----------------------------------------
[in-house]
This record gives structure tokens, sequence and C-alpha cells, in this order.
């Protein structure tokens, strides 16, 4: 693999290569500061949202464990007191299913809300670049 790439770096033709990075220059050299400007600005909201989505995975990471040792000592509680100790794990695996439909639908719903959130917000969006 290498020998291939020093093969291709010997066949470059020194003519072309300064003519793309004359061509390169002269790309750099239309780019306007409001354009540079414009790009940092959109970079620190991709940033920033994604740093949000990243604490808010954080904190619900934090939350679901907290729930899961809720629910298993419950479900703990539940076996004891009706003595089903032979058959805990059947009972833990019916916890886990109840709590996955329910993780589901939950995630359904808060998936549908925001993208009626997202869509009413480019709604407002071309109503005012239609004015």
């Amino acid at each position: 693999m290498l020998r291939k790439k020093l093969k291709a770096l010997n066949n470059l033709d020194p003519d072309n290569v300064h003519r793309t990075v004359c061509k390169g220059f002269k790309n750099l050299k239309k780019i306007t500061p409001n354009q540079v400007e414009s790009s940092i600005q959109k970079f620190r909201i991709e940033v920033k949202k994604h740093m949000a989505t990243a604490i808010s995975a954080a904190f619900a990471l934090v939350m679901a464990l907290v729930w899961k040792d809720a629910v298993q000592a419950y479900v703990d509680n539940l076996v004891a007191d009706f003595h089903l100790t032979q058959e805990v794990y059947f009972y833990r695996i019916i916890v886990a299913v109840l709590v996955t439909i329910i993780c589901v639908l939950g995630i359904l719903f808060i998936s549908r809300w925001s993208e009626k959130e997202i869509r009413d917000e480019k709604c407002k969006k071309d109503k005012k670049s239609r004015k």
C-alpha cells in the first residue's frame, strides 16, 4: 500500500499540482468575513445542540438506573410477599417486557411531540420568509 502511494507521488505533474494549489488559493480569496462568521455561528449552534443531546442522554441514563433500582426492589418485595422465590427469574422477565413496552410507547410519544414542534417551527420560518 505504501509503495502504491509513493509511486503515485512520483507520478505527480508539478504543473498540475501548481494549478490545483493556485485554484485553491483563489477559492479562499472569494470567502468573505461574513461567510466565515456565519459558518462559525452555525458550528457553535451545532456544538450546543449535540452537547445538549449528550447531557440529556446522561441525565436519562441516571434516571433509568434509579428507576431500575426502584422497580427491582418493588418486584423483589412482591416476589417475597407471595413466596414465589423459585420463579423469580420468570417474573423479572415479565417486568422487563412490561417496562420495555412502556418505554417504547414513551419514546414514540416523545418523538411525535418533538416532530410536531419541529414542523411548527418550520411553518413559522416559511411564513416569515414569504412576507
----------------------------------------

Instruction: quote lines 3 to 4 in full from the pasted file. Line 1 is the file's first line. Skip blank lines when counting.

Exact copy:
């Protein structure tokens, strides 16, 4: 693999290569500061949202464990007191299913809300670049 790439770096033709990075220059050299400007600005909201989505995975990471040792000592509680100790794990695996439909639908719903959130917000969006 290498020998291939020093093969291709010997066949470059020194003519072309300064003519793309004359061509390169002269790309750099239309780019306007409001354009540079414009790009940092959109970079620190991709940033920033994604740093949000990243604490808010954080904190619900934090939350679901907290729930899961809720629910298993419950479900703990539940076996004891009706003595089903032979058959805990059947009972833990019916916890886990109840709590996955329910993780589901939950995630359904808060998936549908925001993208009626997202869509009413480019709604407002071309109503005012239609004015």
């Amino acid at each position: 693999m290498l020998r291939k790439k020093l093969k291709a770096l010997n066949n470059l033709d020194p003519d072309n290569v300064h003519r793309t990075v004359c061509k390169g220059f002269k790309n750099l050299k239309k780019i306007t500061p409001n354009q540079v400007e414009s790009s940092i600005q959109k970079f620190r909201i991709e940033v920033k949202k994604h740093m949000a989505t990243a604490i808010s995975a954080a904190f619900a990471l934090v939350m679901a464990l907290v729930w899961k040792d809720a629910v298993q000592a419950y479900v703990d509680n539940l076996v004891a007191d009706f003595h089903l100790t032979q058959e805990v794990y059947f009972y833990r695996i019916i916890v886990a299913v109840l709590v996955t439909i329910i993780c589901v639908l939950g995630i359904l719903f808060i998936s549908r809300w925001s993208e009626k959130e997202i869509r009413d917000e480019k709604c407002k969006k071309d109503k005012k670049s239609r004015k």